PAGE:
Place:Edburton, Sussex, England

Coordinates50.889°N 0.248°W
Located inSussex, England
Also located inWest Sussex, England     (1865 - )
See alsoBramber Rape, Sussex, Englandrape in which it was located
Lewes Rape, Sussex, Englandrape in which it was also located
Burbeach Hundred, Sussex, Englandhundred in which it was located
Poynings Hundred, Sussex, Englandhundred in which it was also located
Steyning West Rural, Sussex, Englandrural district of which it was part 1894-1933
Upper Beeding, Sussex, Englandparish to which it was transferred in 1933
source: Family History Library Catalog

The following description from John Marius Wilson's Imperial Gazetteer of England and Wales of 1870-72 is provided by the website A Vision of Britain Through Time (University of Portsmouth Department of Geography).

"EDBURTON, a parish in Steyning [registration] district, Sussex; on the [South] Downs, 3½ miles E of Steyning [railway] station. It includes the hamlet of Fulking; and its post town is Steyning, under Hurstperpoint. Acres: 2,651. Real property: £820. Population: 300. Houses: 67. The property is not much divided. The living is a rectory in the diocese of Chichester. Value: £379. Patron: the Archbishop of Canterbury. The church has a carved pulpit of the time of James I., and a circular leaden Norman font; and is good."

The thinly population parish of Edburton lay partly in the Burbeach Hundred of Bramber Rape and partly in the Poynings Hundred of Lewes Rape. The border between the rapes approximated to a north-south line. In 1894 Edburton was divided in two along this line with the western section retaining the name Edburton and continuing to exist in Bramber Rape and the eastern section created into a new parish named Fulking (named after a hamlet within that section). (Source: British History Online. A History of the County of Sussex: Volume 6, Part 1, Bramber Rape: Southern Part) Fulking commenced with 46 houses originally in Edburton.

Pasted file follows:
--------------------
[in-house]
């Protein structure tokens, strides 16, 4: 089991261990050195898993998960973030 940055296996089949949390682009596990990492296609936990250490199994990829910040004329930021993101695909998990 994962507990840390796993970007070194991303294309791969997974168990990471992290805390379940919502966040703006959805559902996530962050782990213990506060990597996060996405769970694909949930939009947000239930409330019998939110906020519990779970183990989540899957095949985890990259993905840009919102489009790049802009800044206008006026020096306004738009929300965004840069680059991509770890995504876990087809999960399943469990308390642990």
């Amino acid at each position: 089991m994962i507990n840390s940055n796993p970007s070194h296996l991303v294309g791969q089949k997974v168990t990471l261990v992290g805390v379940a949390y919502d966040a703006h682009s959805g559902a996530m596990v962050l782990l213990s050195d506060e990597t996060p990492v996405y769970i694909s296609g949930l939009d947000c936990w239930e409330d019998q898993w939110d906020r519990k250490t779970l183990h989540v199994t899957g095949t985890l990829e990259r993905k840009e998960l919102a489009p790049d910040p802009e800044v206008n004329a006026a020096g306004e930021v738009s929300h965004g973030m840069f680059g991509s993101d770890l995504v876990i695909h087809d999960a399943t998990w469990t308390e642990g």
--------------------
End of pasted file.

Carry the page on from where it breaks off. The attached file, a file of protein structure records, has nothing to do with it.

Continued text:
In 1933 Edburton was abolished to enlarge the parish of Upper Beeding. This was an area of 1094 acres with, by that time, a population of 83. (Source: A Vision of Britain Through Time)

Research Tips

  • The West Sussex Record Office is located in Chichester. Because it holds the records of the Church of England Diocese of Chichester, which covers the whole of Sussex, it has church records relating to both parts of Sussex.
  • An on-line catalogue for some of the collections held by the West Sussex Record Office is available under the Access to Archives (A2A) project (a nationwide facility housed at The National Archives, Kew).
  • West Sussex Past - database of 2 million records from West Sussex heritage organizations.
  • The Institute of Heraldic and Genealogical Studies' Sussex Collection (PDF). This is a 9-page PDF naming the files relating to Sussex in their collection-a possible first step in a course of research.
  • The National Library of Scotland has a website which provides maps taken from the Ordnance Survey England & Wales One-Inch to the Mile series of 1892-1908 as well as equivalent maps for Scotland itself. The immediate presentation is a "help" screen and a place selection screen prompting the entry of a location down to town, village or parish level. These screens can be removed by a click of the "X". The map is very clear and shows parish and county boundaries and many large buildings and estates that existed at the turn of the 20th century. Magnification can be adjusted and an "overlay feature" allows inspection of the area today along with that of 1900. The specific map from the series can be viewed as a whole ("View this map") and this allows the inspection of the map legend (found in the left hand bottom corner. Becoming familiar with the various facilities of these maps is well worth the trouble.